Related Reading: Rebreathers 101

Chestmount rebreathers are relatively small and easy to carry.

Courtesy Dive Rite

Chestmount Rebreathers

Chestmount-style rebreathers, also sometimes called “front mount,” can trace their history back to the early days of rebreathers a century ago. Some of the first systems were a variation of chestmount; even today, many military rebreathers still utilize a chestmount style. In recent years, we’ve seen a resurgence of chestmount rebreathers in the sport diving world, and for good reasons.

Chestmount CCR units give you a wealth of flexibility in your gear configuration. You can easily swap from diving sidemount to backmount, single tank or even doubles, depending on what the dive plan calls for. Plus, since they essentially clip onto your open circuit harness, the ease of transformation allows you to jump between diving with or without the rebreather from one dive to the next.

Let’s say your first morning dive is deeper, so you clip it on to use it. But the following dive is a shallow reef where you might not want to bring it with you, so you just leave it on the boat and go open circuit. It’s that easy.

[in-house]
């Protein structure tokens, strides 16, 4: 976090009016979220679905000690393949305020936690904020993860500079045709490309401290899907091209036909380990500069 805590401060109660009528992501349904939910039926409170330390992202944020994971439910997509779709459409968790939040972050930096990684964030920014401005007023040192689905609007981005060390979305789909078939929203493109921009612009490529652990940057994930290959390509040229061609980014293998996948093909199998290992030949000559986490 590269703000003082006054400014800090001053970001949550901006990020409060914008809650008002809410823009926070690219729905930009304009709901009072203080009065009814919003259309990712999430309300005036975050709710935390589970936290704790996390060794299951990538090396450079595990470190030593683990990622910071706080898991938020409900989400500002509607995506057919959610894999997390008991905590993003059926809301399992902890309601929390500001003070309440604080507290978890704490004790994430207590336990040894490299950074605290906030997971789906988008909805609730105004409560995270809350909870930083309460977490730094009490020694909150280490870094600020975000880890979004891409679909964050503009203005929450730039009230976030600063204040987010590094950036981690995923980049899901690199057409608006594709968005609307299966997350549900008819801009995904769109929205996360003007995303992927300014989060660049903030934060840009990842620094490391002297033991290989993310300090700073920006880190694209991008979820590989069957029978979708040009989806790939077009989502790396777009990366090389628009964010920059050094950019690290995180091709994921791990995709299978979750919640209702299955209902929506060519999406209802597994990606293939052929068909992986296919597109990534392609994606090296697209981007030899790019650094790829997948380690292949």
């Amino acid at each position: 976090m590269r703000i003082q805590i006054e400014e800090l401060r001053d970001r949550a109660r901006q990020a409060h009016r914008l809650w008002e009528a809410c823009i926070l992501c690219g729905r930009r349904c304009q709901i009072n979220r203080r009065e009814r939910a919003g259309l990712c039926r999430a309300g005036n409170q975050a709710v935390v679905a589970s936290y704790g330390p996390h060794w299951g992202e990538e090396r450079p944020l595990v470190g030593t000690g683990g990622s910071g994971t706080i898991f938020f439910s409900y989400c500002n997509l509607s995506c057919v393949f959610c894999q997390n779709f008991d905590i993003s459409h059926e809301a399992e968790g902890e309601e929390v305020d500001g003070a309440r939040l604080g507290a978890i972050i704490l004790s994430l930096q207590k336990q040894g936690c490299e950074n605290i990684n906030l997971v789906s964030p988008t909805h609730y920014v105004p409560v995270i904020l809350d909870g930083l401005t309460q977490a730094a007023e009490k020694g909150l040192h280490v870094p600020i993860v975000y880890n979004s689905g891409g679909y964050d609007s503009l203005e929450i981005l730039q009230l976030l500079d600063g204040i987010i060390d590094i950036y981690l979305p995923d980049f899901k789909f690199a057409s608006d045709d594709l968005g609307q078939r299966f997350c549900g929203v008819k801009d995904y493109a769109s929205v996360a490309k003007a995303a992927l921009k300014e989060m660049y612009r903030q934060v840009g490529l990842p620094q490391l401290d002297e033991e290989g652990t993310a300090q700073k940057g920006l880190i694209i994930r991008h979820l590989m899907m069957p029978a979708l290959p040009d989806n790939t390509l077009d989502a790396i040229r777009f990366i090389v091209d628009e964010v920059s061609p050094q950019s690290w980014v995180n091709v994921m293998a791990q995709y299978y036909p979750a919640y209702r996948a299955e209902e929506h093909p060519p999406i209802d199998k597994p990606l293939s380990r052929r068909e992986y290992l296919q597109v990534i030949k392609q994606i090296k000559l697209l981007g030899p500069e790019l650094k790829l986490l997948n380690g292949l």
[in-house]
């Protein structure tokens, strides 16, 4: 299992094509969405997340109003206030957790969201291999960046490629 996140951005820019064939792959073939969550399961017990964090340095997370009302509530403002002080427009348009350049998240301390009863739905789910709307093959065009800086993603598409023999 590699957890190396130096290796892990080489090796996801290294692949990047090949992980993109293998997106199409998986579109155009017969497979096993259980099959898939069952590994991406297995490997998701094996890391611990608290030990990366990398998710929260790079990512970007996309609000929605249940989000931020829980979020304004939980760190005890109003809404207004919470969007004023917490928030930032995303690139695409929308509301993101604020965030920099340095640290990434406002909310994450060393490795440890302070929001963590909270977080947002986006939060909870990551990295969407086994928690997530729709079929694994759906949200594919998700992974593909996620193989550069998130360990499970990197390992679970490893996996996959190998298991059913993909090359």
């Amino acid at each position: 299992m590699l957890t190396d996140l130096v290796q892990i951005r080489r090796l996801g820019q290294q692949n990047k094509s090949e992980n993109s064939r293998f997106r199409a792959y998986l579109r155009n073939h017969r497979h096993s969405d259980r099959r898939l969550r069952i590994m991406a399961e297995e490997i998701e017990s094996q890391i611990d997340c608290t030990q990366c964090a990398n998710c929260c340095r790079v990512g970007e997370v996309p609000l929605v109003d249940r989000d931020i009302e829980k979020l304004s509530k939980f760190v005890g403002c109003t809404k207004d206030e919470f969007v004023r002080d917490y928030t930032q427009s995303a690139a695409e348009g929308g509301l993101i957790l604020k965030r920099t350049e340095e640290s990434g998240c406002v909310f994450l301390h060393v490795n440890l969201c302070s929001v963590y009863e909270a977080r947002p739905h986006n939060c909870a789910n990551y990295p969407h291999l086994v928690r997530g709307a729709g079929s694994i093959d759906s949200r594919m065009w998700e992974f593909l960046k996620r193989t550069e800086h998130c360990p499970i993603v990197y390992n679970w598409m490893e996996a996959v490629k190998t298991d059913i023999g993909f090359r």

They’re also relatively small and light compared to other style units, making them great for travel. Dive Rite’s O2ptima CM weighs only 14.4 lbs (6.5 kg) and breaks down small enough that I could carry it in a regular backpack if I wanted to. The ease of travel was the most significant selling point for me since I am constantly traveling for shoots.

Chestmount systems provide great trim in the water. Their small size overall can be great for penetrating wrecks or in caves. They also position the counterlungs very close to the diver’s lung centroid, providing a low work of breathing in various diver orientations. Additionally, chestmount units can easily be removed in the water, making them perfect for small RIBs and boats. Overall, chestmount rebreathers are great for those looking for flexibility and more accessible travel.